However, my last relationship was with a man who preferred to stay in one place. I wanted to go out; he wanted to stay in. I liked to run wild; he liked to stand still. My travel bug made him feel pressured and pushed. I thought about dropping my wanderlust, letting go of those dreams to settle down and build a family with him. But I knew I couldn’t — and as a result, another relationship ended.
I was disheartened and confused. I wondered if I would ever find someone to be my travel partner-in-crime. I wondered if it was a choice between finding a mate and following my dreams of criss-crossing and hop-scotching the world.
But I couldn’t let go of my travel bug. I wanted to stand up on my own two feet and stop believing that my happiness depended on someone else. My gut told me to pack my bags, take my car keys, gather the maps, and go for it. I planned to cruise across four states in America — California, Nevada, Utah, and Arizona — on an adventure in the West. I would drive solo while living out of my car and see where all this led me. I asked my heart, was I willing to just go for it alone? The answer was a resounding “Yes!”
The dynamics of a solo trip are different. With no one to depend on but myself, I found that I felt more freedom than ever before. All of my interactions were with people I had never met and perhaps would never see again. It was so empowering to see that I could find common ground with strangers and that I could make connections with those who grew up across the world from where I did.
From brushing my teeth on the road to nearly running out of gas in the desert, the trip pushed me beyond my comfort zone. When I drove from Zion National Park to Cedar City, it was pitch dark and the roads were slippery with ice. There were no streetlights, houses, or gas stations to stop for a rest. I wished, not for the first time, that I could turn back and climb into my bed. But I kept driving, inching along in the black night at 15 MPH, until I saw the lights of civilization ahead.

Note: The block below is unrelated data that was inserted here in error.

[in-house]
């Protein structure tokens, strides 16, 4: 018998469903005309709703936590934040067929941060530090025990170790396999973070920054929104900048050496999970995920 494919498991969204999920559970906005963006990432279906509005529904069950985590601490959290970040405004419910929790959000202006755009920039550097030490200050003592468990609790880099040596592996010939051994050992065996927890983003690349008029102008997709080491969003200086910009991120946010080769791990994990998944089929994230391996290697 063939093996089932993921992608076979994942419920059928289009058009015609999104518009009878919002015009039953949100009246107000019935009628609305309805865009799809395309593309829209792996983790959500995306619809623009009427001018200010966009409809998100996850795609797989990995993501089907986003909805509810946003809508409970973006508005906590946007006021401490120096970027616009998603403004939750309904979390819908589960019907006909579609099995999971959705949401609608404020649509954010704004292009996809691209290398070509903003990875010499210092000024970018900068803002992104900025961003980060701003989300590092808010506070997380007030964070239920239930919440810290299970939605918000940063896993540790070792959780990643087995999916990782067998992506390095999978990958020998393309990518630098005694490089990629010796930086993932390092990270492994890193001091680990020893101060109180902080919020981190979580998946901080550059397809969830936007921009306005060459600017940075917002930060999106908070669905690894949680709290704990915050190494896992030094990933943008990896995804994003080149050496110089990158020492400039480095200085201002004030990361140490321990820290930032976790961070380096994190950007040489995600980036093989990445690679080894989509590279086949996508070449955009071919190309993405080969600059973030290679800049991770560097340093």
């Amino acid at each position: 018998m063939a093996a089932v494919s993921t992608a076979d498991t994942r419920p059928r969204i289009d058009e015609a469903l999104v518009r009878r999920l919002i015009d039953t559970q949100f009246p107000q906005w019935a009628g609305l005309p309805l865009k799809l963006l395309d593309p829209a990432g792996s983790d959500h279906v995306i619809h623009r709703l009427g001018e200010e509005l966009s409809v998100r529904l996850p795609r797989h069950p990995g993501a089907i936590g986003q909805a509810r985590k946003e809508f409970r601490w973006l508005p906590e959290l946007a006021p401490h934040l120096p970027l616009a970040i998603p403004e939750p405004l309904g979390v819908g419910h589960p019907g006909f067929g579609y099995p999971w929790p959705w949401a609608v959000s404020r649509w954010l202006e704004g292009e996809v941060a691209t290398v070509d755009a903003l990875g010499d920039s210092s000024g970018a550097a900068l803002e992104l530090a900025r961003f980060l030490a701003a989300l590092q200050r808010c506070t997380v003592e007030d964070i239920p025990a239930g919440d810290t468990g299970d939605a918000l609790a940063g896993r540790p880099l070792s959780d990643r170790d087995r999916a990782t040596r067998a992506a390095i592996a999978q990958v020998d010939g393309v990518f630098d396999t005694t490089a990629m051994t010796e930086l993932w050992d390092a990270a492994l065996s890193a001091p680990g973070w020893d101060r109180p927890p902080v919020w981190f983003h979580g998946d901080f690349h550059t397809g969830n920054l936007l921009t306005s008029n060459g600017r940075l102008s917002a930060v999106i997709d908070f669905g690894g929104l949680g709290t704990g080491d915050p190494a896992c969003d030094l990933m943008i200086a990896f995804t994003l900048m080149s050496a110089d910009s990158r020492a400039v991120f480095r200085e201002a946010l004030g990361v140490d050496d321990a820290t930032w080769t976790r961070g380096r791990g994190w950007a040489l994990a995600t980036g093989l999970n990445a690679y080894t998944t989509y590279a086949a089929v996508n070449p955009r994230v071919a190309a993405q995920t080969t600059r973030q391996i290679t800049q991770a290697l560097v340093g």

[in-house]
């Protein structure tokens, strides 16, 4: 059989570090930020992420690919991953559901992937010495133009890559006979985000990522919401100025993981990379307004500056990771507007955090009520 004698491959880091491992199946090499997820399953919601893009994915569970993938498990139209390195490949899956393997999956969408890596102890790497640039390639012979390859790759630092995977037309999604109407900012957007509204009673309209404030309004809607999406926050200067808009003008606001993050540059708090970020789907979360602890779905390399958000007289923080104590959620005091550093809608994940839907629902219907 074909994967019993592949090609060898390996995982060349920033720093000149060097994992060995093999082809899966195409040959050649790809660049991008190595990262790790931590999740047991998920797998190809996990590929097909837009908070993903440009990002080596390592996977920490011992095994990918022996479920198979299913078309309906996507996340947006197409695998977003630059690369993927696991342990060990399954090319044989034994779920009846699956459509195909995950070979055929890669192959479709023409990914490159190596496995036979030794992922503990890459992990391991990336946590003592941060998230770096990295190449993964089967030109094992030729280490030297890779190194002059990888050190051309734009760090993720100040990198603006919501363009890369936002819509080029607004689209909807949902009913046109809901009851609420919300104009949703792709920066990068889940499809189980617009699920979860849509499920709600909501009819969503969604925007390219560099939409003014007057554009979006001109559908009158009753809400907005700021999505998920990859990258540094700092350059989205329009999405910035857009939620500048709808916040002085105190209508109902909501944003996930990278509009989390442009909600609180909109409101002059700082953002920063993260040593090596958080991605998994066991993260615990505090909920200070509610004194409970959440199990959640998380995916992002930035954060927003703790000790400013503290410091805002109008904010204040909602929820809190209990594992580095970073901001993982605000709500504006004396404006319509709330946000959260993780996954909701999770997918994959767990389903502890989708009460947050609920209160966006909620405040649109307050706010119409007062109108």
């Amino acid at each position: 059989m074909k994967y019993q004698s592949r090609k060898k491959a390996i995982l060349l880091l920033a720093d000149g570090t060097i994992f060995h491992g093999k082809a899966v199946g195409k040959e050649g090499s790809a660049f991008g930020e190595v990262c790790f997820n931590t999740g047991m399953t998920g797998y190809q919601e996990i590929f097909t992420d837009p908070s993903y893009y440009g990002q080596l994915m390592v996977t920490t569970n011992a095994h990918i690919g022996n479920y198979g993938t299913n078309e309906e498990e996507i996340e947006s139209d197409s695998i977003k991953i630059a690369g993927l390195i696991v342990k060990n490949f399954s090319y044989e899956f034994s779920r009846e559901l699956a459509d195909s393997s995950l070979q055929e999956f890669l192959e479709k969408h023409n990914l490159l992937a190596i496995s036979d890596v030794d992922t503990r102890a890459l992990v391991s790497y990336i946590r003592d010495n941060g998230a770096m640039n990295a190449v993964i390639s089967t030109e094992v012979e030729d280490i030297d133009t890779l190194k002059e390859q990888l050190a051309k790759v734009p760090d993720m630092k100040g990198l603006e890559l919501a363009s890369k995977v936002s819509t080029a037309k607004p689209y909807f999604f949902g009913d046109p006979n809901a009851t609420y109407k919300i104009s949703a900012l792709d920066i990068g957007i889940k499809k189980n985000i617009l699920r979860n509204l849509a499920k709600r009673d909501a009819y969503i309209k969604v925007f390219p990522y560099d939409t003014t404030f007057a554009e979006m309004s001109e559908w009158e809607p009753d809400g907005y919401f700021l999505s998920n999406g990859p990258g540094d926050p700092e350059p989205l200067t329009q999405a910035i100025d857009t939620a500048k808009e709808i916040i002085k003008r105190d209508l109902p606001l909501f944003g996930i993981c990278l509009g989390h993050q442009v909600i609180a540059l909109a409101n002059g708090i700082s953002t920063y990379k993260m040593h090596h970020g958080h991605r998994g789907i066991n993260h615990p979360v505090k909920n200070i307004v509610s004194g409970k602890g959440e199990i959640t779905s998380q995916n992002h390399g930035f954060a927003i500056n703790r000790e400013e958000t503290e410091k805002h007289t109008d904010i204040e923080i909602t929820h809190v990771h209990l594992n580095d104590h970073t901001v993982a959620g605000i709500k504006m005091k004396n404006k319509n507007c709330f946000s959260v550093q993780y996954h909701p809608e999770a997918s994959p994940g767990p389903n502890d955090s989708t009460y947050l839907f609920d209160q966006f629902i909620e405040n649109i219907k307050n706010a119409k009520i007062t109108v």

I entered pockets of road without cell phone reception, which was a blessing in disguise. I was able to focus on the present and truly take in the sights, sounds, and smells of each place I visited. I often didn’t even have radio, so I had nothing to distract me from my own mind. Sometimes it is okay to not stay on top of the latest hit song or breaking news — listening to my own thoughts was the most refreshing thing I could do to reconnect with myself.
The one rule was to simply post one picture on Facebook of the locations I reached. This helped my family to know my general whereabouts and to feel assured of my well-being. An outpouring of support and excitement from my friends flooded my profile.
“Amazing!!! You’re going to inspire a lot of women that a woman can do anything if she puts her mind to it. Love you chica! Stay safe! Happy Holidays!”
I was far away from all of them, and yet I felt closer to them than I ever had. I heard their voices cheering me on as I drove.
When I reached the end of my 2121 mile trip, it was with a renewed understanding of who I am, what my strengths are, and my place in the world. I felt as if I could do anything. Today, I see more women planning solo trips and being brave enough to hit the road alone. In the end, I found exactly what I was looking for: I was my own travel partner-in-crime.
Mansi Mehra is an Indian who came to US in 2009. She currently works as a Project Manager in Los Angeles. She loves to travel (evident from the article), dance (Indian classical, folk and loves free style as well), trying new cuisines and listening to music. She loves to volunteer for film festivals, making movies and working on short films. www.mansimehra.com